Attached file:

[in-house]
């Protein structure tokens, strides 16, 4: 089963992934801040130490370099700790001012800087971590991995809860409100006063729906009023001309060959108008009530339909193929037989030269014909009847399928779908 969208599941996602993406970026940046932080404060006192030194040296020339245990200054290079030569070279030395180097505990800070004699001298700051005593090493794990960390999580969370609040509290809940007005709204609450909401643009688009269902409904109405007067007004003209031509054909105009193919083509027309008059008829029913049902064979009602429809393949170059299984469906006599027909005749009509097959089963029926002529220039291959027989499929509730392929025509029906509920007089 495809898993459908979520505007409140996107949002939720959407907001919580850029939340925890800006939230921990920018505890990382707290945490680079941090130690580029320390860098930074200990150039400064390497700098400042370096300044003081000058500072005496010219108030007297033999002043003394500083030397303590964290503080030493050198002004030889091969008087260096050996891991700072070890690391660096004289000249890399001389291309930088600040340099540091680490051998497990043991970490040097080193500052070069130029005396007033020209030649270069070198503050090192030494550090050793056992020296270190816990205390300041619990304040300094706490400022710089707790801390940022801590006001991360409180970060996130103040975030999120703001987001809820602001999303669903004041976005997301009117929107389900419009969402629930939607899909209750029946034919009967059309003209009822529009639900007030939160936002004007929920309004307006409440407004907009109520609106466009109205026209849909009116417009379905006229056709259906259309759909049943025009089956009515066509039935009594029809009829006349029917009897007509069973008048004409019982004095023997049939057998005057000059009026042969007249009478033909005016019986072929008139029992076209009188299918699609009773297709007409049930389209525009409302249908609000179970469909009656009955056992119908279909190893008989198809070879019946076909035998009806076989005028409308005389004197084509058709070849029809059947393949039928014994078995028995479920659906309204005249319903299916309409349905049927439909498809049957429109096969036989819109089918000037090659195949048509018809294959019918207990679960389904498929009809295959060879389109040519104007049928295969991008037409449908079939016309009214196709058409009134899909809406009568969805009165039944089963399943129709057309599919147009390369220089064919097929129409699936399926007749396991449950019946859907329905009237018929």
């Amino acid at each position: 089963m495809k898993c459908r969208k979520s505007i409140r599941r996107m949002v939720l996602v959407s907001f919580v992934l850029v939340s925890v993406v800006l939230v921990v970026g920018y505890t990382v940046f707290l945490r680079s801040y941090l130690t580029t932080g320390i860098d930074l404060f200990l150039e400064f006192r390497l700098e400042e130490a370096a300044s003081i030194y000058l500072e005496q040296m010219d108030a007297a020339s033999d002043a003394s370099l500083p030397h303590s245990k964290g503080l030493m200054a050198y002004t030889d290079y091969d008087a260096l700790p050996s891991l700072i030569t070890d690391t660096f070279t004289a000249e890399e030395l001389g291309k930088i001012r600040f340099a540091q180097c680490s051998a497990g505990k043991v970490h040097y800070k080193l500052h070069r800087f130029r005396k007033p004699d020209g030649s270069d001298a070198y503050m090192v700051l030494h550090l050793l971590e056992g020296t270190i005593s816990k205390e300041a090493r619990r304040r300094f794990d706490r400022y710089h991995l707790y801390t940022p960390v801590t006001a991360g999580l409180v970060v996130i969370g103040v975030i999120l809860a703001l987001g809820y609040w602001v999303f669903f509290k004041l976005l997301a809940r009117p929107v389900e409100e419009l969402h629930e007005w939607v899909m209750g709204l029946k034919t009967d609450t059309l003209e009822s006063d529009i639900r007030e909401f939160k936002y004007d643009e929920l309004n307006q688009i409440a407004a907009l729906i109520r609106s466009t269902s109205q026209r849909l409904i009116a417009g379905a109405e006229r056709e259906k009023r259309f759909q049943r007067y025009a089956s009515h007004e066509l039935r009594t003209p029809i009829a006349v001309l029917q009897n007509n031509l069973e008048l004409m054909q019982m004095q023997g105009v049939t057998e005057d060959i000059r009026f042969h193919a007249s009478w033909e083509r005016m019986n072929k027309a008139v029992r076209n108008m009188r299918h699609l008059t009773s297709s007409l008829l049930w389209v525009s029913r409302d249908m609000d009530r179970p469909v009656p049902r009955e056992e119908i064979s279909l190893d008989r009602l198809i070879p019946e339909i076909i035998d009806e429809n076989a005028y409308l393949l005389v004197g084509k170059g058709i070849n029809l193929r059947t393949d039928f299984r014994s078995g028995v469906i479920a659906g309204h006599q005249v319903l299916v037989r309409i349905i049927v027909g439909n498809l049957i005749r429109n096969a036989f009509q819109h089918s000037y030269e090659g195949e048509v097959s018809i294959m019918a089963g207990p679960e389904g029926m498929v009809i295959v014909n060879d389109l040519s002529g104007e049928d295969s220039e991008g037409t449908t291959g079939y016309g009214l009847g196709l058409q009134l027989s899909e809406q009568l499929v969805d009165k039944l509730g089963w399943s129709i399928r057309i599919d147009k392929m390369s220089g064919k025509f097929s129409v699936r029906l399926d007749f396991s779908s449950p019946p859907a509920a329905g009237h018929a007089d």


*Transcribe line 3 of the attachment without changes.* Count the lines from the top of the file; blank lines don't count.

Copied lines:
């Amino acid at each position: 089963m495809k898993c459908r969208k979520s505007i409140r599941r996107m949002v939720l996602v959407s907001f919580v992934l850029v939340s925890v993406v800006l939230v921990v970026g920018y505890t990382v940046f707290l945490r680079s801040y941090l130690t580029t932080g320390i860098d930074l404060f200990l150039e400064f006192r390497l700098e400042e130490a370096a300044s003081i030194y000058l500072e005496q040296m010219d108030a007297a020339s033999d002043a003394s370099l500083p030397h303590s245990k964290g503080l030493m200054a050198y002004t030889d290079y091969d008087a260096l700790p050996s891991l700072i030569t070890d690391t660096f070279t004289a000249e890399e030395l001389g291309k930088i001012r600040f340099a540091q180097c680490s051998a497990g505990k043991v970490h040097y800070k080193l500052h070069r800087f130029r005396k007033p004699d020209g030649s270069d001298a070198y503050m090192v700051l030494h550090l050793l971590e056992g020296t270190i005593s816990k205390e300041a090493r619990r304040r300094f794990d706490r400022y710089h991995l707790y801390t940022p960390v801590t006001a991360g999580l409180v970060v996130i969370g103040v975030i999120l809860a703001l987001g809820y609040w602001v999303f669903f509290k004041l976005l997301a809940r009117p929107v389900e409100e419009l969402h629930e007005w939607v899909m209750g709204l029946k034919t009967d609450t059309l003209e009822s006063d529009i639900r007030e909401f939160k936002y004007d643009e929920l309004n307006q688009i409440a407004a907009l729906i109520r609106s466009t269902s109205q026209r849909l409904i009116a417009g379905a109405e006229r056709e259906k009023r259309f759909q049943r007067y025009a089956s009515h007004e066509l039935r009594t003209p029809i009829a006349v001309l029917q009897n007509n031509l069973e008048l004409m054909q019982m004095q023997g105009v049939t057998e005057d060959i000059r009026f042969h193919a007249s009478w033909e083509r005016m019986n072929k027309a008139v029992r076209n108008m009188r299918h699609l008059t009773s297709s007409l008829l049930w389209v525009s029913r409302d249908m609000d009530r179970p469909v009656p049902r009955e056992e119908i064979s279909l190893d008989r009602l198809i070879p019946e339909i076909i035998d009806e429809n076989a005028y409308l393949l005389v004197g084509k170059g058709i070849n029809l193929r059947t393949d039928f299984r014994s078995g028995v469906i479920a659906g309204h006599q005249v319903l299916v037989r309409i349905i049927v027909g439909n498809l049957i005749r429109n096969a036989f009509q819109h089918s000037y030269e090659g195949e048509v097959s018809i294959m019918a089963g207990p679960e389904g029926m498929v009809i295959v014909n060879d389109l040519s002529g104007e049928d295969s220039e991008g037409t449908t291959g079939y016309g009214l009847g196709l058409q009134l027989s899909e809406q009568l499929v969805d009165k039944l509730g089963w399943s129709i399928r057309i599919d147009k392929m390369s220089g064919k025509f097929s129409v699936r029906l399926d007749f396991s779908s449950p019946p859907a509920a329905g009237h018929a007089d």